LG Electronics took some time to detail its approach to AI with a presentation at the Mandalay Bay Convention Center at this week’s CES event in Las Vegas. During the presentation, LG President and CTO I.P. Park established a framework for future AI development that prioritizes the user experience.
The goal, according to Park, is to create connected technologies that have a beneficial impact on people’s lives. To that end, Park laid out four levels of AI experience, each of which involves more complicated technology (and addresses more complex tasks) than the one before. The four levels are Efficiency, Personalization, Reasoning, and Exploration.
Of those, Efficiency is the most straightforward, and refers to a device’s ability to carry out automated tasks based on simple inputs or commands. For instance, an air conditioner could adjust the temperature based on the number of people in a room, or follow a direct command issued through voice or speech recognition.
Personalization takes that a step further. At this tier, the AI learns to recognize patterns and adjusts to better meet the needs of individual users. Reasoning implies a stronger understanding of causality, where the AI is able to make predictions based on observed behavior.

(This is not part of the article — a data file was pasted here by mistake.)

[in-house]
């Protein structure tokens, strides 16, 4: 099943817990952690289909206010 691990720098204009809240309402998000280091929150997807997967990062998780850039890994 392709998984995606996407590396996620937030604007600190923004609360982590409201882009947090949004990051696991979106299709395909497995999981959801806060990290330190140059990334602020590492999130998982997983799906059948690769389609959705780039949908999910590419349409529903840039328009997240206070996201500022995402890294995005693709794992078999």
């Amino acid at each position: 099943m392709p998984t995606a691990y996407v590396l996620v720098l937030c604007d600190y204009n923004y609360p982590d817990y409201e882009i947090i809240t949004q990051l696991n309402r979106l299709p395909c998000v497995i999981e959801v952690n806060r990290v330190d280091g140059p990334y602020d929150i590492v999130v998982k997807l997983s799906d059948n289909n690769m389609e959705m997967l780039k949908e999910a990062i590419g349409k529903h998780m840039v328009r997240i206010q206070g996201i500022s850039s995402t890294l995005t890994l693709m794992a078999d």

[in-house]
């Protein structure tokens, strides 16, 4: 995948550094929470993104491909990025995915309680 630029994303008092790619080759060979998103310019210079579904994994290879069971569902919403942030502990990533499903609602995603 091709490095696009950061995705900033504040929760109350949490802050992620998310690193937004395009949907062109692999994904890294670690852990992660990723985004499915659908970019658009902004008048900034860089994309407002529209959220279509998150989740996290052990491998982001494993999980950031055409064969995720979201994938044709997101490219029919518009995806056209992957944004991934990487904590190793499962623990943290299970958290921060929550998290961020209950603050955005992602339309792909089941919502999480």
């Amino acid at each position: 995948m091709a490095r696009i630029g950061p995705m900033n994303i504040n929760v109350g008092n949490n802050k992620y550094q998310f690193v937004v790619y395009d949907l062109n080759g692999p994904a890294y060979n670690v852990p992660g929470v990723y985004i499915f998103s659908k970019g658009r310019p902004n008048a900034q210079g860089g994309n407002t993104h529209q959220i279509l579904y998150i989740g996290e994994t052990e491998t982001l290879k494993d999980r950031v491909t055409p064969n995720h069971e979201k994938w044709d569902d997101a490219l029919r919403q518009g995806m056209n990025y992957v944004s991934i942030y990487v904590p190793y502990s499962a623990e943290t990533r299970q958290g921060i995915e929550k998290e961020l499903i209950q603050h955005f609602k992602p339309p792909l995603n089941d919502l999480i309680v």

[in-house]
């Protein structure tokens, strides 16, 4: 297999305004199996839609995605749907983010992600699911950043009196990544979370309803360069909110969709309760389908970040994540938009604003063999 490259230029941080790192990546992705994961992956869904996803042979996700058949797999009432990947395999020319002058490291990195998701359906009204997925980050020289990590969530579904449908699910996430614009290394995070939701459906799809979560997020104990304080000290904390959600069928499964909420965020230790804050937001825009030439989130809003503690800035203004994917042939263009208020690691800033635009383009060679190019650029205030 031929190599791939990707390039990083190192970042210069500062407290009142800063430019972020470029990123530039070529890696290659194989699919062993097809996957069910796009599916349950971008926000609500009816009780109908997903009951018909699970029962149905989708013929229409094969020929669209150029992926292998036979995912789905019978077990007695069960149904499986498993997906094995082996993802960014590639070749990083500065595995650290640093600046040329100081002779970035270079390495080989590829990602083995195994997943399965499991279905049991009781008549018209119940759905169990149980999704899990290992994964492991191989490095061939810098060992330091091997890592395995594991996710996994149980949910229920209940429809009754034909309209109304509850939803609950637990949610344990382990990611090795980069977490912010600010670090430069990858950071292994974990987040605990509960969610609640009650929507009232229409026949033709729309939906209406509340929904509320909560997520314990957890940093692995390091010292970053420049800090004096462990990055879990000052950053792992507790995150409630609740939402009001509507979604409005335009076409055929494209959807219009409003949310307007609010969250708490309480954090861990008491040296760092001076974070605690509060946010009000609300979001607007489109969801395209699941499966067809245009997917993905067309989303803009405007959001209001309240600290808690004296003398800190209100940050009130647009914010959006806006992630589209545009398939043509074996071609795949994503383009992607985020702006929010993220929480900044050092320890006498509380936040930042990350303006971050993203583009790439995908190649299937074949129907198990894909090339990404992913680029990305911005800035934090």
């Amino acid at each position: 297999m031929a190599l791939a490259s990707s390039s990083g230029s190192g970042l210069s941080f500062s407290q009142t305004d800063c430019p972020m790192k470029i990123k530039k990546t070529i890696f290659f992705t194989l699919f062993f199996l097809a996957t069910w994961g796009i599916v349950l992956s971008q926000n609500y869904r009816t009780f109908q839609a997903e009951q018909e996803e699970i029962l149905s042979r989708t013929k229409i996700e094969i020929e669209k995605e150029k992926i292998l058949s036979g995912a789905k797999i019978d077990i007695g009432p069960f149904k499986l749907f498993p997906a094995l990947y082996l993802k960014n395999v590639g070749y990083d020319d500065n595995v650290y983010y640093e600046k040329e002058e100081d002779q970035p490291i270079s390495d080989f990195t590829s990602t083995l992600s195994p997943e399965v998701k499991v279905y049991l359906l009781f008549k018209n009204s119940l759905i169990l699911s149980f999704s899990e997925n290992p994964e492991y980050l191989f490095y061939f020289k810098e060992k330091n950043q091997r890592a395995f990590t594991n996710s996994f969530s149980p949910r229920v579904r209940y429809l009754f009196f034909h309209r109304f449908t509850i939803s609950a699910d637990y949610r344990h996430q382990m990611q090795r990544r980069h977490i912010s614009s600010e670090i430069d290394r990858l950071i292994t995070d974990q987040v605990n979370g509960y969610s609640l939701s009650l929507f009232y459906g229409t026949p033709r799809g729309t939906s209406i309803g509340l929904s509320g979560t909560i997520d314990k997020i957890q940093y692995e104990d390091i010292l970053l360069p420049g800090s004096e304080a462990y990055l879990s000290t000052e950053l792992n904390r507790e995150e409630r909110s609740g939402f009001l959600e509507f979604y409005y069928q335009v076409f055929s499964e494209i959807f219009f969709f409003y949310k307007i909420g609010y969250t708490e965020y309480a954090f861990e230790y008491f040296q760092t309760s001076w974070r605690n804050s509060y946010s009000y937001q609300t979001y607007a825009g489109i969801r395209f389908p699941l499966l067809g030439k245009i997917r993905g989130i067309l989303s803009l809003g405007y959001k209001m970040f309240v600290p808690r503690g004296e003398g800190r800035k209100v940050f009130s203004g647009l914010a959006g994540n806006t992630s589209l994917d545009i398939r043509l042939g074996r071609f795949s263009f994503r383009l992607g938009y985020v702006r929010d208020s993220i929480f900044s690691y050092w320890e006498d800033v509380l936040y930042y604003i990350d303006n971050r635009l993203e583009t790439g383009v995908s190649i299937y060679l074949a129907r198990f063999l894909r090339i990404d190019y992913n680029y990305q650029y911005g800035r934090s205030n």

Exploration, meanwhile, occurs when an AI system is able to generate and test new hypotheses to develop new abilities on its own. Exploration represents the ultimate goal for AI, though Park stressed that such capabilities won’t be realized for many years to come.
“It is our responsibility to consider the importance of the Human Experience whilst pushing the boundaries of AI research and development,” said Element AI co-founder and CEO Jean-François Gagné, who joined Park for the presentation. “We hope that this work helps to set forth standards and principles that guide AI practitioners to consider a human centric approach when building the future.”
LG Electronics will be displaying a slew of smart products at CES at booth #11100 in the Central Hall of the Las Vegas Convention Center. The highlights include smart home and smart car tech, many of which are part of the company’s broader ThinQ portfolio. For instance, the Smart Door authenticates users with facial recognition and vein recognition, utilizing two biometric modalities that previously appeared in the company’s flagship G8 ThinQ smartphone.